We eat at Blue Plate once or twice a year. It's good. We'd go there more, but we have places closer to us in our own neighborhood.


I've been to the 3300 Club once or twice. It has an older crowd, but it's always been a friendly place.


I love the building above it. San Francisco has a finite number of these beauties and everytime we lose one in a fire a little piece of my soul dies with it.


Back in the neighborhood, on a stretch of Coleridge I have never walked before, I came across this delightful front yard.





What an inspiration this is for making a big impact in a small space. I have a planter like this and went big with the spicebush (Calycanthus occidentalis) and a ground cover of redwood sorrel (Oxalis oregana). It's nice, I like it, but this is fabulous. I had to back up to capture the whole thing for you.


So, they have all this color and over on the other side--ignore the Pieris--we have a palette in black, white and silver!


I love this! Who are you? I want to see the backyard. Invite me over.

Next to it all, a lovely kohuhu (Pittosporum tenuifolium)...


covered in fragrant, dark purple flowers!


That's it. I'm going home to rip out my whole garden. Starting over!

That black, white and silver plant palette is hard to pull off. I've tried. I don't think you can even do it in full sun. Dappled light is best. Garden envy!

Now I'm stuck trying to end this blog post.

Here's a blue motorcycle!


Here's someone's big blue boat!


The last interesting thing I saw today was this topiary. And I had to trespass a little bit to take the picture. Please forgive me, homeowner. I love what you've done here.



Kaveh Maguire said...

Yay! I always love your neighborhood walks! For the record I would have loved those murals as a kid.

Les said...

Thanks for another fine walk. We have lots of murals here, but not so multi-culti, many relevant to the business on whose building they are painted, some extoll the virtues of commerce and some are just plain odd. I hope you get your invite, and if you do, bring your camera.

J said...

Wait, you must explain the differences between north side and south side Bernal Heights for those of us not in the know.

I played bridge once with a pair of ladies who lived "on a dirt road in Bernal Heights." I've always dreamed about the dirt roads of San Francisco.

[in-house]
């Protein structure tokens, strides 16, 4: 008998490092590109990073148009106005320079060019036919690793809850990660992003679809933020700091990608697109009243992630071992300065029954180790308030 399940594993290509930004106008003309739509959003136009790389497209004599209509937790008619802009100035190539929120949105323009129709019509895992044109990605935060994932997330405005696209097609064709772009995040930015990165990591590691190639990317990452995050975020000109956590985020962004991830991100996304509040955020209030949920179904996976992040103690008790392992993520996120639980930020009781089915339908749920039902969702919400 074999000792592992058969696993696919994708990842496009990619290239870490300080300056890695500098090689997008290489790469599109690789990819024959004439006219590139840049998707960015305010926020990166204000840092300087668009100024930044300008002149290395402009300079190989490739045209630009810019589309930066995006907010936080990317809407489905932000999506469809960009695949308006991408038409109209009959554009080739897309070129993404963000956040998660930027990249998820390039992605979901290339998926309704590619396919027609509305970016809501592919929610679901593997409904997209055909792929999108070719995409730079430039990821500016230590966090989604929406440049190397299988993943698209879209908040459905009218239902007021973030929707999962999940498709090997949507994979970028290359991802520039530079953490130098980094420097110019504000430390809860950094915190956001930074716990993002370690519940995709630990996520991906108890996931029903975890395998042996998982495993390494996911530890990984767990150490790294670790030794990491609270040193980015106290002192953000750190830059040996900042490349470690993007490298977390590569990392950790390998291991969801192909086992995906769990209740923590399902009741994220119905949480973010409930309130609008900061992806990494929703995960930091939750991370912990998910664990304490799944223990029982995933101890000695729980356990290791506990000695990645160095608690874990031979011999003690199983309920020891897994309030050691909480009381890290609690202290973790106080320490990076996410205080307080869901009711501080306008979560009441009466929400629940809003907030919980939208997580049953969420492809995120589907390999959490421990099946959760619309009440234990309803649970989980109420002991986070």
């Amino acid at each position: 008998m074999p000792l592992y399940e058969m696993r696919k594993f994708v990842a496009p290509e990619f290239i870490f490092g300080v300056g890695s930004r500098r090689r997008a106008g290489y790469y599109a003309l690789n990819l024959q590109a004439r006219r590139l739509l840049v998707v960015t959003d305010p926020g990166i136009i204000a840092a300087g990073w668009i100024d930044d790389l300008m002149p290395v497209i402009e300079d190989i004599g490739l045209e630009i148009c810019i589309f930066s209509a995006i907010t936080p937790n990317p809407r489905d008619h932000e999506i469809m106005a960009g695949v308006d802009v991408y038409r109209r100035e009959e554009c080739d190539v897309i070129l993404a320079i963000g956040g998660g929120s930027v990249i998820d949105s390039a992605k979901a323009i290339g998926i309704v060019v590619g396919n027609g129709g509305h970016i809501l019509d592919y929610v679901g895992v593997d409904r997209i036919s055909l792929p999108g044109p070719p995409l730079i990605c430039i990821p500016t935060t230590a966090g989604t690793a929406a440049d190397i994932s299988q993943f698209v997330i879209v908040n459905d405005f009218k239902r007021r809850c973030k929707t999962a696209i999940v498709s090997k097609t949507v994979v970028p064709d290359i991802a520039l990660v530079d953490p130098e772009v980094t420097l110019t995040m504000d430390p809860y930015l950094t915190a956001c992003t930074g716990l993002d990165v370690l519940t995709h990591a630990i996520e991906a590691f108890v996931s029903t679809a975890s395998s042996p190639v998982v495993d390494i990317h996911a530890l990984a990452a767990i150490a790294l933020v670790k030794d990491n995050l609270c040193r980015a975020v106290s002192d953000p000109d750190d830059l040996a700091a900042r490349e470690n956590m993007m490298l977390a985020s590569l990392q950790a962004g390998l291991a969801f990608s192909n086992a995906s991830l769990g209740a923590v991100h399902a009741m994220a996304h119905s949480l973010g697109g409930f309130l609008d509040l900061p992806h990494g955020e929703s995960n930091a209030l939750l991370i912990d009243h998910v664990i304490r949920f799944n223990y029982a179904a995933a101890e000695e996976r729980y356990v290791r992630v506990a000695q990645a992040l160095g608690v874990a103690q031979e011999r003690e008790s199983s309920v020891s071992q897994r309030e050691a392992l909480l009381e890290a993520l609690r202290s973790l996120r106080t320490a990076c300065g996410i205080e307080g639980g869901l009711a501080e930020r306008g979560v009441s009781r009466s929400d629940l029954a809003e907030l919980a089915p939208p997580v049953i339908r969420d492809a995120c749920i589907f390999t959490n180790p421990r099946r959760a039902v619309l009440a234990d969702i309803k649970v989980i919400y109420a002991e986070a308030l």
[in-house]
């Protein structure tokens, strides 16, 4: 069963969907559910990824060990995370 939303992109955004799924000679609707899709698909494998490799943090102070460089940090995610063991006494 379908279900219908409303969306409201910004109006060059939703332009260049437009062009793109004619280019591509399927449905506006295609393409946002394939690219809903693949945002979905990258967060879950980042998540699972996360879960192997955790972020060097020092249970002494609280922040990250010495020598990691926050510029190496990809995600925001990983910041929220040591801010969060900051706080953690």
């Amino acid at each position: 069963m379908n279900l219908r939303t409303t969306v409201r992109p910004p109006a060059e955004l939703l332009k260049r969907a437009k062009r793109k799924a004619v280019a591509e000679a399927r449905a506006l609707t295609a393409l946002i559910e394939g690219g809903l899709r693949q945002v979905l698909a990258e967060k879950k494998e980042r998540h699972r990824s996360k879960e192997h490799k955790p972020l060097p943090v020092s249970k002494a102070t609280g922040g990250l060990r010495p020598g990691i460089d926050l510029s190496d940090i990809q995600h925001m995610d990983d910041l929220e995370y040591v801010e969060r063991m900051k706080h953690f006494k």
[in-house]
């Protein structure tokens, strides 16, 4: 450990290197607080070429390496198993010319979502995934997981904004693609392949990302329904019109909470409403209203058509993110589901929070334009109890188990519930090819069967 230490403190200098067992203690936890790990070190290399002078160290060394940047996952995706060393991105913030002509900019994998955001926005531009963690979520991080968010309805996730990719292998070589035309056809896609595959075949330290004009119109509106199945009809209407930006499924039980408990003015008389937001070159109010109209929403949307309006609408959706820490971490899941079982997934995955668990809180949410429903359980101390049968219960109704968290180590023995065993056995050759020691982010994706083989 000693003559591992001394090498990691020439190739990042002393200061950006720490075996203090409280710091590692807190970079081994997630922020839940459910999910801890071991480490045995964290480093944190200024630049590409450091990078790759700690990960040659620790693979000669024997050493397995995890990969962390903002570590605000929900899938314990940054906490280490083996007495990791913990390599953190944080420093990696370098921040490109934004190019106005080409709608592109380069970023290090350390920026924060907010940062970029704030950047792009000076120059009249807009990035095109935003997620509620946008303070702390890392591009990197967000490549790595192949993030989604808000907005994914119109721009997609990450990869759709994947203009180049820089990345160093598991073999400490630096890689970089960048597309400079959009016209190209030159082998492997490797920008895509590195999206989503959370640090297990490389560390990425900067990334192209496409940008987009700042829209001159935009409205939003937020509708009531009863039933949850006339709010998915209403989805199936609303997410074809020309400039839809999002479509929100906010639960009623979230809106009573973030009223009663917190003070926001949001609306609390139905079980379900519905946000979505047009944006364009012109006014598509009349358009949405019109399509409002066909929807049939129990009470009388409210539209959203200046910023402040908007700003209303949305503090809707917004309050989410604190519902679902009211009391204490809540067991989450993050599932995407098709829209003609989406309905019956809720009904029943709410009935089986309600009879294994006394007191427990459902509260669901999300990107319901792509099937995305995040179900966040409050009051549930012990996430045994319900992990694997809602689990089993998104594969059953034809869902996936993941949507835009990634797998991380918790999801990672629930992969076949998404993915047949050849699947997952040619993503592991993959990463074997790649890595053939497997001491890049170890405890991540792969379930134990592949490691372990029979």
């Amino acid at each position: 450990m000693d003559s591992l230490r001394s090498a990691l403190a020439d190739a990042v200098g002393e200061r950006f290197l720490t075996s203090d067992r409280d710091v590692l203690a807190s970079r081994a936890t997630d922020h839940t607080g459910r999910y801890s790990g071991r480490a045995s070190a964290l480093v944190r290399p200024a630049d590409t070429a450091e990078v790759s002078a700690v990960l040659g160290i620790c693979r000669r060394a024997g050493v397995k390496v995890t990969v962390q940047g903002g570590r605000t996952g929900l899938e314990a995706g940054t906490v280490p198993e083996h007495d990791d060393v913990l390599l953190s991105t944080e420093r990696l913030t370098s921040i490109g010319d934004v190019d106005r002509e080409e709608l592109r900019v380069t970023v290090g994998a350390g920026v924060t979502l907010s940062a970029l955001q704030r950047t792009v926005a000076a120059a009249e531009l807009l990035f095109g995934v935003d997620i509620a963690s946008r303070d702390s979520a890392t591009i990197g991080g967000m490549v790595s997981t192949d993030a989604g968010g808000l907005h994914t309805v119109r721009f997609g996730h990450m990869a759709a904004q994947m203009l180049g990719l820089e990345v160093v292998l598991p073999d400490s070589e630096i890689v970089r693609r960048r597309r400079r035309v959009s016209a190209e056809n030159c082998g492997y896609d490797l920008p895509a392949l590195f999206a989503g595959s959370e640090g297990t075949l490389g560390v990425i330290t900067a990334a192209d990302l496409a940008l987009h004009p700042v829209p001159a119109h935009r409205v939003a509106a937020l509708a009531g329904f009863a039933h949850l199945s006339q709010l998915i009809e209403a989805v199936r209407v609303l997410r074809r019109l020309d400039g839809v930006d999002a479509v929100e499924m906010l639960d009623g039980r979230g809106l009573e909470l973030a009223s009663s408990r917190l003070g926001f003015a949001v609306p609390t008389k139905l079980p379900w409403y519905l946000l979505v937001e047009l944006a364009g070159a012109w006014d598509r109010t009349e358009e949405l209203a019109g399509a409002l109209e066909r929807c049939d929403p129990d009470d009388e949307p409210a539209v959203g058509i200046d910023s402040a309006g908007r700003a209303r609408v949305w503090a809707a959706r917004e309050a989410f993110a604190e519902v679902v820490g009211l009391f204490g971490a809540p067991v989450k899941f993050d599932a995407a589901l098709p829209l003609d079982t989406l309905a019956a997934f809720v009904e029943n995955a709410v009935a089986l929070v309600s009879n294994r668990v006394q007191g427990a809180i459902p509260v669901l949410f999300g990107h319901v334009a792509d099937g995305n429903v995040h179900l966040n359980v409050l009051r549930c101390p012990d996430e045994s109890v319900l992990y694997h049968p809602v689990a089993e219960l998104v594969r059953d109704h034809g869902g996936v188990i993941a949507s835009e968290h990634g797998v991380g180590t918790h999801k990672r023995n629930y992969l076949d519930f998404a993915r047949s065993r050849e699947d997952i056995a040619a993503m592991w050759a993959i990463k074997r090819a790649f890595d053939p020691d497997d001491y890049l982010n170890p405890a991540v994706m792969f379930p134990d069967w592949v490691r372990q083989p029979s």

chuck b. said...

Oh, haha. I was just stoking the fires of a rivalry that does not exist. There's no real difference between north and south Bernal Heights. The south side is a little bit more beautiful, charming, friendly, smart and witty. But other than that they are exactly the same.

Brent said...

"Dirt roads of San Francisco" seems like a good title for a book or blog. Probably a short but interesting one.

I wonder if the school murals were inspired by the line from the song - Where the deer and buffalo (antelope) play?

Christopher C. NC said...

Nice walk.

Anonymous said...

Thanks for including our succulent garden in your travels!

chuck b. said...

Are you the garden between Gates and Ellsworth? I have mentioned you at greater length some other times on the blog. Thank you for coming by!

Anonymous said...

No difference between north and south Bernal Heights? You do know about the Alemany projects right? And the Highland projects that are right off of Holly Park right? South Bernal Heights is a little bit poorer and grittier than the north side. And it has shootings/murders every once in a while, which is not common whatsoever for the north side (remember, there are tow different housing projects).

But other than that, cool photo tour. Bernal Heights is a great place.

Anonymous said...

I just found your blog and love it!
Persicaria capitata: Hate it! It's actually escaped to wildlands as well as sidewalk cracks.

One of the treasures on that plot of DPW land is what is thought to be the last wild stand of Salvia spathacea in SF.
Just below that are the planted succulents and the craziest patch of Harding grass I know. I'm surprised the Harding grass stays where it is, but am so glad it does!